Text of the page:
Activated charcoal may be effective in fight against atypical myopathy – study

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A Sycamore Maple (Acer pseudoplatanus) in Germany. Photo: Willow (Own work) CC BY-SA 3.0 via Wikimedia Commons
A Sycamore Maple (Acer pseudoplatanus) in Germany. Photo: Willow CC BY-SA 3.0 via Wikimedia Commons

Activated charcoal may be useful in treating horses in the early stages of atypical myopathy, or at risk of ingesting plant material containing the toxin behind the disease, according to researchers.

Atypical myopathy, also known as sycamore poisoning, is caused by the amino acid hypoglycin A, a toxin found in the seeds or seedlings of some Acer tree species, mainly the sycamore maple (Acer pseudoplatanus) in Europe.

Affected horses suffer muscle breakdown. The disease mainly affects the heart and muscles that control posture and breathing.

Signs include stiffness and muscle tremors, weakness, depression, breathing difficulties and sometimes colic. Urine can turn brown or red. The heartbeat can become irregular or fast.

Around three-quarters of horses die, often within two days. Veterinary support can increase survival chances, but there is no known antidote to the toxin.

Researchers in Germany, writing in the Equine Veterinary Journal, have described their investigation into the potential of absorbent materials to mop up the toxin in the digestive tract.

Jessika-Maximiliane Cavalleri and her colleagues said the increasing incidence of the disease and its high death rate created an urgent need for new therapeutic and preventative approaches.

In their laboratory work, they tested substances commonly used in equine practice – activated charcoal composition, di-tri-octahedral smectite, mineral oil and activated charcoal – for their binding capacity for hypoglycin A.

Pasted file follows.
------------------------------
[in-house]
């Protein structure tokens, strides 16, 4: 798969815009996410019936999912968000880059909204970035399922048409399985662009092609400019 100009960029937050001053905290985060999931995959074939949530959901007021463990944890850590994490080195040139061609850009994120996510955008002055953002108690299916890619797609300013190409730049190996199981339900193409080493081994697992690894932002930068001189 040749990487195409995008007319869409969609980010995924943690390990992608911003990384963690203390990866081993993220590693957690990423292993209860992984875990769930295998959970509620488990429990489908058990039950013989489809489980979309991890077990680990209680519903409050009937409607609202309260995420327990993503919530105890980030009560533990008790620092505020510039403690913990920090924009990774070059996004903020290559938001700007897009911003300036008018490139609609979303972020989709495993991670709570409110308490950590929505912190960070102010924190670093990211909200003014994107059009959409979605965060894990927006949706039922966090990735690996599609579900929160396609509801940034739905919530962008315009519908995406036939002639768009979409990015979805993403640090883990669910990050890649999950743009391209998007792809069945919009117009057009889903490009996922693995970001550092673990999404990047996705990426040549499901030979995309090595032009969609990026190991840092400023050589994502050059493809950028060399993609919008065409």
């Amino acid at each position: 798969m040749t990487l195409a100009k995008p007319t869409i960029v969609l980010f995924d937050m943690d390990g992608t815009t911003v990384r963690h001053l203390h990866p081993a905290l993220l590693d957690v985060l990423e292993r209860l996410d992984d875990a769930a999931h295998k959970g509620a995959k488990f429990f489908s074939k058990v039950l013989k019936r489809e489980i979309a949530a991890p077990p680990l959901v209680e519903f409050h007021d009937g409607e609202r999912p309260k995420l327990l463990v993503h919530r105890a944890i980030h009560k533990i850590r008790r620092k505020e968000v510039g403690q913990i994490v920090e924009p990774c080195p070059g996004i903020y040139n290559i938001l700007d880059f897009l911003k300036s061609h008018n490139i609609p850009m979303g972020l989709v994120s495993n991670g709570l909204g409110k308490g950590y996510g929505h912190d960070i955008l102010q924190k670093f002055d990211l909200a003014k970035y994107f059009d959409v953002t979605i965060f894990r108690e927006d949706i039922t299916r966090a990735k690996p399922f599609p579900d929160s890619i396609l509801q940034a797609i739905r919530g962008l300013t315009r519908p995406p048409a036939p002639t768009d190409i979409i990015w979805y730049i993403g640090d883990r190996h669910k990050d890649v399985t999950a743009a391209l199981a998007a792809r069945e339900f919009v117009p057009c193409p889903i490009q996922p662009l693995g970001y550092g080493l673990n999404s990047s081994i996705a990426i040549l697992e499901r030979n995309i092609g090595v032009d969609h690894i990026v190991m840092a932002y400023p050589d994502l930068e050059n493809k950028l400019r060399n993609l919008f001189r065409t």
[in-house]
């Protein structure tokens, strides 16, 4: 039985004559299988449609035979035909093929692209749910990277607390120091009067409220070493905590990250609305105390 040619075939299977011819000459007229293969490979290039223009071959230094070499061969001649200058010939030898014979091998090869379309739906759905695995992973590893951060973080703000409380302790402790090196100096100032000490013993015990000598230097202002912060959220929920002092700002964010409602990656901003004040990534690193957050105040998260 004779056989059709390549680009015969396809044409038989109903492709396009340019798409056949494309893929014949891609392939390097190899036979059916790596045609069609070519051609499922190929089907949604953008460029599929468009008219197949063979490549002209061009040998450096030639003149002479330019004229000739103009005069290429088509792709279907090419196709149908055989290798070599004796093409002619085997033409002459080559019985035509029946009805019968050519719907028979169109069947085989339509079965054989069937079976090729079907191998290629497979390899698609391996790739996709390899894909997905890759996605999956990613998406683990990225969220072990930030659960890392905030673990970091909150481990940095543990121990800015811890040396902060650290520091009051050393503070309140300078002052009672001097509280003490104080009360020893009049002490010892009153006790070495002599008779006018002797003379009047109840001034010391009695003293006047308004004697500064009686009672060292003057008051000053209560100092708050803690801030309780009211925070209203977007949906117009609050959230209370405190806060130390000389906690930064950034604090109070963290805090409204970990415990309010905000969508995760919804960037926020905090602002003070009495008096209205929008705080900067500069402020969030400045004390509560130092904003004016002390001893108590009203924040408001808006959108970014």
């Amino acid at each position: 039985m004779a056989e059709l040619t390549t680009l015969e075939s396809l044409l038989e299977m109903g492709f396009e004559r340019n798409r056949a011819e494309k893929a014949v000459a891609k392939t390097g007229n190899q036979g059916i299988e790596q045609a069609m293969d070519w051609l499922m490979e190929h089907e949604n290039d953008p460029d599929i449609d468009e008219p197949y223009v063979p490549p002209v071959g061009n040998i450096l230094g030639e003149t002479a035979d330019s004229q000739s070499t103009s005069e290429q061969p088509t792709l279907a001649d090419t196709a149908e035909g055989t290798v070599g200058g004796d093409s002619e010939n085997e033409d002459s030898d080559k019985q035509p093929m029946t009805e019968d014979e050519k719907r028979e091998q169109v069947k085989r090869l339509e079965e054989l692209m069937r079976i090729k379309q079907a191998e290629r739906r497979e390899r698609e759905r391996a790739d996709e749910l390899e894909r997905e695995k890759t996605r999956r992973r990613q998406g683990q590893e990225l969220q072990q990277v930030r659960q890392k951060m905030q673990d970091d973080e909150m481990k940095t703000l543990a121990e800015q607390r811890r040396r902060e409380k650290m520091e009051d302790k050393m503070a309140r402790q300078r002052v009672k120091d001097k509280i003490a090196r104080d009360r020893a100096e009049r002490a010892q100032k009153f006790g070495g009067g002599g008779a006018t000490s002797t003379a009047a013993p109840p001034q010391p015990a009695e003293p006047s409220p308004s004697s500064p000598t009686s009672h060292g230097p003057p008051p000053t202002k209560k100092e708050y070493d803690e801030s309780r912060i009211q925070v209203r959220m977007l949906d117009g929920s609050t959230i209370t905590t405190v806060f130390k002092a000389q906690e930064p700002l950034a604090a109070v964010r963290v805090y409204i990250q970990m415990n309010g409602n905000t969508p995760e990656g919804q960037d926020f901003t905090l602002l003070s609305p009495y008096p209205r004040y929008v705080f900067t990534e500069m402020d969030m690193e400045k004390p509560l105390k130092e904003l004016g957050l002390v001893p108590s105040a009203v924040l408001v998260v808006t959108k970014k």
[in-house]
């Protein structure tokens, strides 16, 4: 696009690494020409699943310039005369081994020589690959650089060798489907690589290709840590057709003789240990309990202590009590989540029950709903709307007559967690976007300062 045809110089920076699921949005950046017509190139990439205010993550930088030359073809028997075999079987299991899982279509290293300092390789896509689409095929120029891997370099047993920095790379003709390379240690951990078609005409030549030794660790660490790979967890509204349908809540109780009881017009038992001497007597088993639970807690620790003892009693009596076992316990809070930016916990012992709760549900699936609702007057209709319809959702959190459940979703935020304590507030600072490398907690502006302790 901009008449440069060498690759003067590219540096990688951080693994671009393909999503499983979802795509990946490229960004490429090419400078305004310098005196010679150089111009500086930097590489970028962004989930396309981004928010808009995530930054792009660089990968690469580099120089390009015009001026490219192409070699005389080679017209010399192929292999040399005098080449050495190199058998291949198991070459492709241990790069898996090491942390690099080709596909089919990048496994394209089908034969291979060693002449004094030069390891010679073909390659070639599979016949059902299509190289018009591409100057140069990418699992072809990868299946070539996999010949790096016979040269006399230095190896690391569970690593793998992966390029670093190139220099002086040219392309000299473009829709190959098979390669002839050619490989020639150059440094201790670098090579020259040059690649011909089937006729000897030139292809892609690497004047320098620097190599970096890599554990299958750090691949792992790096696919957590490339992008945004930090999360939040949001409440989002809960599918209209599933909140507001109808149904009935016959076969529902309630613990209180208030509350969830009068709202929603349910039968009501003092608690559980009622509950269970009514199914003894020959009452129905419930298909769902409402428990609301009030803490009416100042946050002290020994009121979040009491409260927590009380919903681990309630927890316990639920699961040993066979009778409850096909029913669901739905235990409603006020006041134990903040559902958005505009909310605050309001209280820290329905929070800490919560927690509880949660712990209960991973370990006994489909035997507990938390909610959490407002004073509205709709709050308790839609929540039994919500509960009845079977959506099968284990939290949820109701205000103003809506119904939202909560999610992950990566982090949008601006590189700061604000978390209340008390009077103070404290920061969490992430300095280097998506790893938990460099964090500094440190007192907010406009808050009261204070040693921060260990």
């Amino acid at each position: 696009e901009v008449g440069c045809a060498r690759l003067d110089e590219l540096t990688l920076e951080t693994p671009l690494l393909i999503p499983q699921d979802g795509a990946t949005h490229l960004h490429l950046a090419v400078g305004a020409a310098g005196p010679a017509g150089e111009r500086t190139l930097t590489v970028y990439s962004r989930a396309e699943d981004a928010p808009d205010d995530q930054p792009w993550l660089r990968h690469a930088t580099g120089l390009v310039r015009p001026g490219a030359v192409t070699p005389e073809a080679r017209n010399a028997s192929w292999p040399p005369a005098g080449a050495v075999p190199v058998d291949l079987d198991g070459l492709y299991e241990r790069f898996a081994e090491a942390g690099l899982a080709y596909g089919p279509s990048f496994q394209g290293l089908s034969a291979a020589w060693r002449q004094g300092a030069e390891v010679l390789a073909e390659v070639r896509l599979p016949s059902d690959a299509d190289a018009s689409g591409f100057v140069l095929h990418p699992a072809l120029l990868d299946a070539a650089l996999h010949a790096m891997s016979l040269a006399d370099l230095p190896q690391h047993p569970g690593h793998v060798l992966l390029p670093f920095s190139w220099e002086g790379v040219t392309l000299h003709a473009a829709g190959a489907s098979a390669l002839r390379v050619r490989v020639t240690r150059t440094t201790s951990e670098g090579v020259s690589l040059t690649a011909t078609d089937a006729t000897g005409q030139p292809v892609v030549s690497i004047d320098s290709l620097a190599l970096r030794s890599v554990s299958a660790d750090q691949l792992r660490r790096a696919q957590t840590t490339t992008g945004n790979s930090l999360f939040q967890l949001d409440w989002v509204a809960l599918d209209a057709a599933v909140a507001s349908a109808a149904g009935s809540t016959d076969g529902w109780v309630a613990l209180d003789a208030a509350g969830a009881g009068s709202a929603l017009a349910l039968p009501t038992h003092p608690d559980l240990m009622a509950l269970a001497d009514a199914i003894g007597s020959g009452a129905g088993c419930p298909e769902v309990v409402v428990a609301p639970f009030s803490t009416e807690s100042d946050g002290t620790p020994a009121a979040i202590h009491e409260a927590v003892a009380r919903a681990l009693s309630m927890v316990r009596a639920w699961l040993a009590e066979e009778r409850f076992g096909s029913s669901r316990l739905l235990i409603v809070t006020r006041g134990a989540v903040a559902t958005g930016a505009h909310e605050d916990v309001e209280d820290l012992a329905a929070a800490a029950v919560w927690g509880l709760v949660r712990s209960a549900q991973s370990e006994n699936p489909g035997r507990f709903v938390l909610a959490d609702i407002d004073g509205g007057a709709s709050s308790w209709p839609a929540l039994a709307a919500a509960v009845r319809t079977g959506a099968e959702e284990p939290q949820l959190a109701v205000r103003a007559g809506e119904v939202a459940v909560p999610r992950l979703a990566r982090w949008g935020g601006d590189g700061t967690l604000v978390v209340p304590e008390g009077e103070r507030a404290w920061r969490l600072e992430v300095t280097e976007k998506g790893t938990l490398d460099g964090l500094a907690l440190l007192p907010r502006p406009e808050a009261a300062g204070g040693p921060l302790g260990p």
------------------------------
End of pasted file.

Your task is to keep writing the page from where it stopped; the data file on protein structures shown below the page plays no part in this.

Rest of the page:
Activated charcoal composition and activated charcoal topped the candidates tested. They were, according to the researchers, potent hypoglycin A binding substances.

Subsequent testing using gut tissue pointed to the ability of activated charcoal to reduce intestinal absorption of the toxin, they said, although their lab work could not take into account factors such as transit time through the gut and intestinal content in live horses, which may affect the charcoal’s performance.

“For the first time, this study identifies substances capable of reducing hypoglycin A intestinal absorption,” the study team concluded.

“This might have major implications as a preventive measure in cograzers of atypical myopathy-affected horses but also in horses at an early stage of intoxication.”

However, the activated charcoal, which is specially developed for therapeutic use, will not be effective once the toxin has been absorbed through the intestine. Horses are highly unlikely to eat the charcoal directly, meaning it would have to be given through a tube into the stomach by a vet.

The research team are variously affiliated with the University of Veterinary Medicine Hannover Foundation in Halle, Germany; the Leibniz Institute of Plant Biochemistry, also in Halle; and Screening-Labor Hannover, in Hannover, Germany.

Identification of hypoglycin A binding adsorbents as potential preventive measures in co-grazers of atypical myopathy affected horses.
Krägeloh T, Cavalleri JMV, Ziegler J, Sander J, Terhardt M, Breves G, Cehak A.
Equine Vet J. 2018 Mar;50(2):220-227. doi: 10.1111/evj.12723.

The abstract can be read here

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